Uncertainty in the office sector lingers as the pandemic continues to unroll. Technology, people’s demands and sustainability are the main drivers—and these are linked together by a common theme: “The office as a contribution to the community and the built environment,” as stated by Alex Gebauer, CEO of Allianz Real Estate, one of the speakers at the 2021 ULI Virtual Europe Conference.
On the second day of the event, Chris Kane, founder of Six-Ideas, a global consultancy focused on workplace development and innovation, virtually met Nathalie Charles, BNP Paribas Real Estate Investment Management’s deputy chief executive officer & global head of investment management, in an Oxford-style debate on the future of the office sector. Duncan Swinhoe, co-managing principal at architecture firm Gensler, moderated a thought-provoking discussion that tried to establish if occupiers will streamline their office space utilization while successfully adapting to working remotely or if landlords will have the ability to lure back office-users. ULI’s live survey results—according to which 86 percent of participants believe office buildings have a strong future—served as a hot conversation starter.
The office sector’s resilience is mainly driven by the people’s desire to be connected and the importance of interactions, according to Charles, who believes that “offices are about people”. To that extent, interpersonal interactions help us develop ideas and the office serves as an incubator of innovation.
Furthermore, the need to have all of our five senses stimulated is paramount; otherwise, we become frustrated and end up underperforming as an individual and as a whole, Charles noted. She also talked about movement as the act of being energized—which takes up multiple shapes such as commuting or using the subway again, as well as rituals, or “our need to have frameworks in which we feel secure in both professional and personal levels”.
Rethinking Systems, Reforming Views
While Kane agreed that the need for interpersonal relations is undeniable, he invited the audience to take a step back to see the bigger picture: The basic systematic change fueled by the coronavirus “revealed the Achilles’ heel of commercial real estate. COVID-19 poured fuel on the flames of change.”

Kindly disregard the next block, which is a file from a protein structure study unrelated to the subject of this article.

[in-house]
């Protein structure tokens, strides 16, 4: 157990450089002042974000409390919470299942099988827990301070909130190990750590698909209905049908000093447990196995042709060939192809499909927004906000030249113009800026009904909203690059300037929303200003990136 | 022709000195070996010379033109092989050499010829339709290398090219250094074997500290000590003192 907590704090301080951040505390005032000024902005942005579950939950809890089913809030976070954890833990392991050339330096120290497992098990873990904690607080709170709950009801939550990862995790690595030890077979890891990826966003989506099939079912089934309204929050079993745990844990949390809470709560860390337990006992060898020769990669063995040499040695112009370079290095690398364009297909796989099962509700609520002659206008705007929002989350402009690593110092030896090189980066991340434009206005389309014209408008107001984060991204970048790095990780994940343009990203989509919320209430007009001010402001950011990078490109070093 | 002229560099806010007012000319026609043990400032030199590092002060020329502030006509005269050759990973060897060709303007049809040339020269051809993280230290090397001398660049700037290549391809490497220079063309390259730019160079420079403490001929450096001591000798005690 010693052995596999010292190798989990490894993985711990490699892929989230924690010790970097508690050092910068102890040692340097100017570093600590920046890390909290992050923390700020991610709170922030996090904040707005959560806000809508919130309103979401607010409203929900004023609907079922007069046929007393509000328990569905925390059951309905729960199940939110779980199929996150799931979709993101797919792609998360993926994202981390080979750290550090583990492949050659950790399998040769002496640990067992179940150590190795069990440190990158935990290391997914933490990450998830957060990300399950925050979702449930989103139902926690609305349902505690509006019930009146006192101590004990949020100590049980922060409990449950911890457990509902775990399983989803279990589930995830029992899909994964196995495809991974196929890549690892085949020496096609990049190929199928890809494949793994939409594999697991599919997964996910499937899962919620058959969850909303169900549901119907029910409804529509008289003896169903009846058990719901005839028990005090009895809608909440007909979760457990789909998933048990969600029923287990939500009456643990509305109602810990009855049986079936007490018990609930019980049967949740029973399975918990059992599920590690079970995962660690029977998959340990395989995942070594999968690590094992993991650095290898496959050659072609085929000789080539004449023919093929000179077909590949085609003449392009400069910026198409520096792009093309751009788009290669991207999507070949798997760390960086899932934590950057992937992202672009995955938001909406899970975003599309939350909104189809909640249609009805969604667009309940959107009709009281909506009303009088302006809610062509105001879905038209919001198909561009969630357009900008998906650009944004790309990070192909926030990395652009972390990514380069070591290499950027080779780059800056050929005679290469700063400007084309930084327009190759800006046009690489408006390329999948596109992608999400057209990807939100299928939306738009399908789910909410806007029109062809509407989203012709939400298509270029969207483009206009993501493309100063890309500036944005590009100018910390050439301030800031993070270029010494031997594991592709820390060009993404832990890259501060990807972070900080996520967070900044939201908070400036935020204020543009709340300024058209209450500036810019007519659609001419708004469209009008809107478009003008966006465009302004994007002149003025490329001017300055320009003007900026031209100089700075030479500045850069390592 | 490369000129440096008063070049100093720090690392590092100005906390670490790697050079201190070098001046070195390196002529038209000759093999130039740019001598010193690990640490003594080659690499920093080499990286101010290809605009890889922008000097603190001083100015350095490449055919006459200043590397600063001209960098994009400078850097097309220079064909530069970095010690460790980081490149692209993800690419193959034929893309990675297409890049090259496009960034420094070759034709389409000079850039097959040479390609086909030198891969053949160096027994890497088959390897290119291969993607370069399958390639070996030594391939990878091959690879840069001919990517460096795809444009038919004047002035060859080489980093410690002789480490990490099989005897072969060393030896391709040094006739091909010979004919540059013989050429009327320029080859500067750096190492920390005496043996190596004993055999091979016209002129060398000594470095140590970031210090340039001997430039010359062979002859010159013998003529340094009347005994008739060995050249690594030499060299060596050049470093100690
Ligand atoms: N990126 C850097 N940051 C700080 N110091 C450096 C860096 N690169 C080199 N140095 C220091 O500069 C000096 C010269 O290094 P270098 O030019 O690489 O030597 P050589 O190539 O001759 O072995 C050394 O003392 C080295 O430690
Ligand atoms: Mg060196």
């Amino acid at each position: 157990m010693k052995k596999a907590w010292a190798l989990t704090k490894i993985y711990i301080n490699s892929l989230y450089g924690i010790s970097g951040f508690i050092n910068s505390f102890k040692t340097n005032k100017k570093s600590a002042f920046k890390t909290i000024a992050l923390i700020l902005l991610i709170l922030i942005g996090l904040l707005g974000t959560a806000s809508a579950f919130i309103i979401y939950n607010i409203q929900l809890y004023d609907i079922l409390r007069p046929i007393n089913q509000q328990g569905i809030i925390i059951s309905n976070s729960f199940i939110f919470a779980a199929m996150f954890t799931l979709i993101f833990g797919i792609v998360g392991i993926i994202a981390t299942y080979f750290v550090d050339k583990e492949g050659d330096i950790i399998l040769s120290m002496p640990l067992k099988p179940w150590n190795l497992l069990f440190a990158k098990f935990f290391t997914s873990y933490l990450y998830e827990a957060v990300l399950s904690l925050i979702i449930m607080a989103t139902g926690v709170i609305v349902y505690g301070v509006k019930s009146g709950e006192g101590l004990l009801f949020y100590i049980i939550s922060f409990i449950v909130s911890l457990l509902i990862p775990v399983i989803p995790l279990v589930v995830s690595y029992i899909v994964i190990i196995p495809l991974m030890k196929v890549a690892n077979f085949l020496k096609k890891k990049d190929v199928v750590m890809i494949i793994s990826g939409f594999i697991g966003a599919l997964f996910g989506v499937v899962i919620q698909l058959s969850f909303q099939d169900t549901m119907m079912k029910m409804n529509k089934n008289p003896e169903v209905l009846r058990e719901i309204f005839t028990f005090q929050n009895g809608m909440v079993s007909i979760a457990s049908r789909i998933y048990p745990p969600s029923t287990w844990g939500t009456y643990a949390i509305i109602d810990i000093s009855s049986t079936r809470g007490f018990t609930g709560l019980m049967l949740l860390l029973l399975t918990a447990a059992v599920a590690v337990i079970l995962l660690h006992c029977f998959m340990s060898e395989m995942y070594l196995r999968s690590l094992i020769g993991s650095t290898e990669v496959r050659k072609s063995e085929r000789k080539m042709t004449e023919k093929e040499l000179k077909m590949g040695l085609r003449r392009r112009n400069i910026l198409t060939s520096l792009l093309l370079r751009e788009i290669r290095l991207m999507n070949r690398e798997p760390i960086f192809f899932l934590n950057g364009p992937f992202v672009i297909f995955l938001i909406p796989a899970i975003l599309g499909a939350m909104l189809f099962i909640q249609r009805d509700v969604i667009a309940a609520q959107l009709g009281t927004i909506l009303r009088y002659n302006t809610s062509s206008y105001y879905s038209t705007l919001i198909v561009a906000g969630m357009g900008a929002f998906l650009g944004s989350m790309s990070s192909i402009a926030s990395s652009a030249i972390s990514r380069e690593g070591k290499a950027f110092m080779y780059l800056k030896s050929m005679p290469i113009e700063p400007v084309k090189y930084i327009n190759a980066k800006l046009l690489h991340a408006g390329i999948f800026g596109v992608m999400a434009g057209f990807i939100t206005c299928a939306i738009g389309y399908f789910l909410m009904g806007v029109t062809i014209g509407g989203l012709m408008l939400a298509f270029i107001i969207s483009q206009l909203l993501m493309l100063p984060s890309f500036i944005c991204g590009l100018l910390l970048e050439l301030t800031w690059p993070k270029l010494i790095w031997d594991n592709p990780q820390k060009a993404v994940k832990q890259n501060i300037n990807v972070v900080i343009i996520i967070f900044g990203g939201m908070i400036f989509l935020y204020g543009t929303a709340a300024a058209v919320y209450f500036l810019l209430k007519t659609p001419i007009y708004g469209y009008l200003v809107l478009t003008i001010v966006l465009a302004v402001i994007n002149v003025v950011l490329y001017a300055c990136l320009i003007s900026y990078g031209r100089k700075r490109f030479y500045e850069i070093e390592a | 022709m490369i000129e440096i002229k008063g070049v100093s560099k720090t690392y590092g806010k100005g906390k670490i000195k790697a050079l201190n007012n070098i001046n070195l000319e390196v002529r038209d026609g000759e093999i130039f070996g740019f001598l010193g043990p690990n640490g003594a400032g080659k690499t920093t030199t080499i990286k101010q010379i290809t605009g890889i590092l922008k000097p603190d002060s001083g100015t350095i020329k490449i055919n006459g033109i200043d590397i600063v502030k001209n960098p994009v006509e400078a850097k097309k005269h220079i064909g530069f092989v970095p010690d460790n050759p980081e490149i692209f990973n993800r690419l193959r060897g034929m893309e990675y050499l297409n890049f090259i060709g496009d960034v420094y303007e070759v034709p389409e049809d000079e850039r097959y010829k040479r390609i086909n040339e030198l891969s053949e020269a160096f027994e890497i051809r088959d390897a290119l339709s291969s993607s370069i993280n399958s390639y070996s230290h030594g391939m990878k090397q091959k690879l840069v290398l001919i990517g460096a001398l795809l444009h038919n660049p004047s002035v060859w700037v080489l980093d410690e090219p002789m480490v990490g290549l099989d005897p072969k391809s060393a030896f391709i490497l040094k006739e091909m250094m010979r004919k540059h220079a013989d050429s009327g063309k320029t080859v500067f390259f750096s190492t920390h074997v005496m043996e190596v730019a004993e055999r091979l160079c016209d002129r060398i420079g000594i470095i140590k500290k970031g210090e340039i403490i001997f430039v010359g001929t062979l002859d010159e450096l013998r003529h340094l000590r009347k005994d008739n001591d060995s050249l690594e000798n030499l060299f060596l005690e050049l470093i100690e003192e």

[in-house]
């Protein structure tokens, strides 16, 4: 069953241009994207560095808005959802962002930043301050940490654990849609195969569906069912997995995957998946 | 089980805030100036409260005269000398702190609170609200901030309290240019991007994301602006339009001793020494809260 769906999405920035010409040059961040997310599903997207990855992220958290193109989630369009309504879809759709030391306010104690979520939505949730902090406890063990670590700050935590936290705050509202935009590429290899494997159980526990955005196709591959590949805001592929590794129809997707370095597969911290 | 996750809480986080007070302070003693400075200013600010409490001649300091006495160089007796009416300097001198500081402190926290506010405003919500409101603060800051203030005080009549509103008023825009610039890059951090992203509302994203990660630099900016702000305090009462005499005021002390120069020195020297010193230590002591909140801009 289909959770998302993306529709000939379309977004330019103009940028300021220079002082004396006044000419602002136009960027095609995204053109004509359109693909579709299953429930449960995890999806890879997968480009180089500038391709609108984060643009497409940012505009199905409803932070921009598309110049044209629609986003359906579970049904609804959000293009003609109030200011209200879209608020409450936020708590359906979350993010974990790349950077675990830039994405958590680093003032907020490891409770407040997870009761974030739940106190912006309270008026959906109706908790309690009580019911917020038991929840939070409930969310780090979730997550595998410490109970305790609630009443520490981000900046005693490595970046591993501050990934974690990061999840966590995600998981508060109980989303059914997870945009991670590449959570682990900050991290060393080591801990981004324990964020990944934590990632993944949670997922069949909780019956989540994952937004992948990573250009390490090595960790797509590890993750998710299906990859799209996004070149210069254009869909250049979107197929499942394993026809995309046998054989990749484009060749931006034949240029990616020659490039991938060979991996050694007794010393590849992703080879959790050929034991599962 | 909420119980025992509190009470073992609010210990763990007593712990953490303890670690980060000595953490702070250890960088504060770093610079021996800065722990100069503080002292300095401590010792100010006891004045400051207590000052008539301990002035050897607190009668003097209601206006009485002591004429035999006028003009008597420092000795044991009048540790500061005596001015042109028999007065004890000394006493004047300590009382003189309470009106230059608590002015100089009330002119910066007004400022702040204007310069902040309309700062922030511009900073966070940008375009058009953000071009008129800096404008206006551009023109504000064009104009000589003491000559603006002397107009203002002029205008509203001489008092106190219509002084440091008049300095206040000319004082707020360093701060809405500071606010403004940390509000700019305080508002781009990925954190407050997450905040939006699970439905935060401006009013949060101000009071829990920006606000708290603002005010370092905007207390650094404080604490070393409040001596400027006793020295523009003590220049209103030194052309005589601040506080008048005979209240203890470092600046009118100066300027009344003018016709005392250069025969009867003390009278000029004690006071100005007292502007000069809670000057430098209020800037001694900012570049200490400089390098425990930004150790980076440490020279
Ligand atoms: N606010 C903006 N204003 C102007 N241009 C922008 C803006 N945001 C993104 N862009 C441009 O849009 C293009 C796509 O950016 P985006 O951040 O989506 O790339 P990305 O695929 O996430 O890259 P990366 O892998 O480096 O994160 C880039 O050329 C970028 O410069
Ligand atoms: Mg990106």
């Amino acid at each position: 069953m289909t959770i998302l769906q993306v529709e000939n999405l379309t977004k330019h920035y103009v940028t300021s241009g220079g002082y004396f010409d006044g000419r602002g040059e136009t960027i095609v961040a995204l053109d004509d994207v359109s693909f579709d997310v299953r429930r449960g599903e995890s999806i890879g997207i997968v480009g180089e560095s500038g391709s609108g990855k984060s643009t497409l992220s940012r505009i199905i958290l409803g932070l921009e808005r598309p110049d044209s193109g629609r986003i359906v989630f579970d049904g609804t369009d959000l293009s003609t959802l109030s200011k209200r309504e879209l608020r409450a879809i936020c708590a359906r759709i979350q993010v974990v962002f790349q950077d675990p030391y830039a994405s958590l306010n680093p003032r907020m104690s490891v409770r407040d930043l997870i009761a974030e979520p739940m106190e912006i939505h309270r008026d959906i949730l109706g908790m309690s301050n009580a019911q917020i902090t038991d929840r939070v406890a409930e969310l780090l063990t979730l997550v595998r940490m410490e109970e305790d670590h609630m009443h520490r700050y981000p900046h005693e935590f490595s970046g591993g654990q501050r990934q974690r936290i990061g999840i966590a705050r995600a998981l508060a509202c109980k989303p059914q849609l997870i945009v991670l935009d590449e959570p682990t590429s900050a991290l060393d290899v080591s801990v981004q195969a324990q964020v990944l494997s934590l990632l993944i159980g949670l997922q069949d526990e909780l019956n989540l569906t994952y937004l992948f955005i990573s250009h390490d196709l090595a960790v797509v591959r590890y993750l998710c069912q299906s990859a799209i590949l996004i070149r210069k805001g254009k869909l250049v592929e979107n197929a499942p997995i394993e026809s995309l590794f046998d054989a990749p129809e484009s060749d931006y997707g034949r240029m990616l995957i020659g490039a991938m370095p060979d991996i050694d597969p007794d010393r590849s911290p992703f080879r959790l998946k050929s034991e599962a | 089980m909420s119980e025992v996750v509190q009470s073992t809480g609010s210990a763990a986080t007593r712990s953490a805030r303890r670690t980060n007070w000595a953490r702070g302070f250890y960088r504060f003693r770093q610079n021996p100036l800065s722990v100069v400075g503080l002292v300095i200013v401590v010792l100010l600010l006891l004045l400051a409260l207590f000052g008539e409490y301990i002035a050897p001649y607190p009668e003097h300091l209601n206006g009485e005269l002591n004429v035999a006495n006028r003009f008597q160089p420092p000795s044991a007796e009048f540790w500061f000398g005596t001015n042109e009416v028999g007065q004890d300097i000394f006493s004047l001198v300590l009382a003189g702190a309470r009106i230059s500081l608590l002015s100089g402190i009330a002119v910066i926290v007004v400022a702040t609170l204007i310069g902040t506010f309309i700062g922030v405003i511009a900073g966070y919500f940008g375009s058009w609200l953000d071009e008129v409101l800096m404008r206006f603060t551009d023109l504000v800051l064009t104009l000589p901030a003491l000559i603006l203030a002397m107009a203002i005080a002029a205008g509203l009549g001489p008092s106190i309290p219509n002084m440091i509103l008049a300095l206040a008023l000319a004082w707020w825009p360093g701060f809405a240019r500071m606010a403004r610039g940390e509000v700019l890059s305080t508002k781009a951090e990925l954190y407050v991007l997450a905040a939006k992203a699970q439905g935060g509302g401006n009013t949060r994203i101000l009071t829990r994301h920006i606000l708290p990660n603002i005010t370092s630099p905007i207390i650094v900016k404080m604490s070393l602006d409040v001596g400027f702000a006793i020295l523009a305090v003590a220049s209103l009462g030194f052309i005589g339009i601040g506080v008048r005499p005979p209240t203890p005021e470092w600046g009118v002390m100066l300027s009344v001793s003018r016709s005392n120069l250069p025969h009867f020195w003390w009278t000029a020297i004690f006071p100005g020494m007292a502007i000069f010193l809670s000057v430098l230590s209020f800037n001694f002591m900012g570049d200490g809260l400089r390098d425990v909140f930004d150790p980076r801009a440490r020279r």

The current work-from-home situation is too narrow, in Kane’s opinion—the real issue is actually work-from-anywhere. “The real estate industry needs to accept there are fundamental structural changes taking place in the market… The game changed and COVID-19 changed the entire stadium,” he said. What’s more, work-from-home also changed tenant expectations. The massive shift from a fixed work environment to a fluid one can’t be satisfied by the current offer, Kane noted, as the present landowner operating system is cumbersome and inflexible.
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After almost one year of pandemic disruption, 2021 is not necessarily a brand new starting point for the office world. There are millions of square feet of office space still vacant, Charles noted. And while this stock is currently not sustainable, converting these spaces into other use, such as residential, is simply not possible. “Real estate doesn’t work like this because it is extraordinary where it is,” Charles said.
According to Kane, the need for some fresh thinking in the industry targets shifting consumer needs. From this perspective, the industry is “costly, convoluted and confrontational”. In order to reframe everyone’s approach to growth, one needs to apply the ‘two heads are better than one’ principle—”especially when the other head is your customer”, Kane pointed out. To that extent, it’s pivotal to get together to figure out a better system for providing and consuming real estate.
From an investment standpoint, the consumer does not represent the specificity of real estate. In Charles’ opinion, both investors and customers have to adjust at the same time, while aiming to serve those clients by finding the right solutions for their occupiers. And that is where innovation is needed. “We are at a time of friction, question marks, uncertainties, and the way we will tackle that is with a lot of innovation in the coming months and years,” she added.
Office vs. People vs. Place
There’s an existing office stock in place that can be innovated and developed in order to support human-centric connectivity to business, Swinhoe noted. But isn’t innovation and the replication of interaction more difficult to produce in a more atomized environment, far from physical office spaces?
Nearly all participants in a recent Deloitte survey think work from home will be a substantial part of their workforce in the future. Many will follow the model going forward. And so, a better, but also smarter approach is needed. Dropbox, for example, rebranded its office buildings and allowed its staff to work in those spaces, but not at their creative studios. Similarly, after the consecutive lockdowns in Paris, Charles kept coming back to the office to discuss with younger employees their views on the current situation. One thing was clear: They didn’t want to be isolated, often yearning to escape their often small or noisy personal space.
On a forward-looking note, a big debate on the definition of office and place is needed, according to Kane. The previous organizational patterns had the office and people serving as pillars. The focus has now shifted on people and places, especially now when employees are more sensitive to what their companies bring to the table. “The office is part of the industrial age legacy. Everything is going to be redefined like never before.” That’s why both consumers and providers need to get together to innovate, to figure out what the new model will look like. “Of course—by using the existing stock, but we’ve got to use it in a smarter, more sustainable manner”, Kane concluded.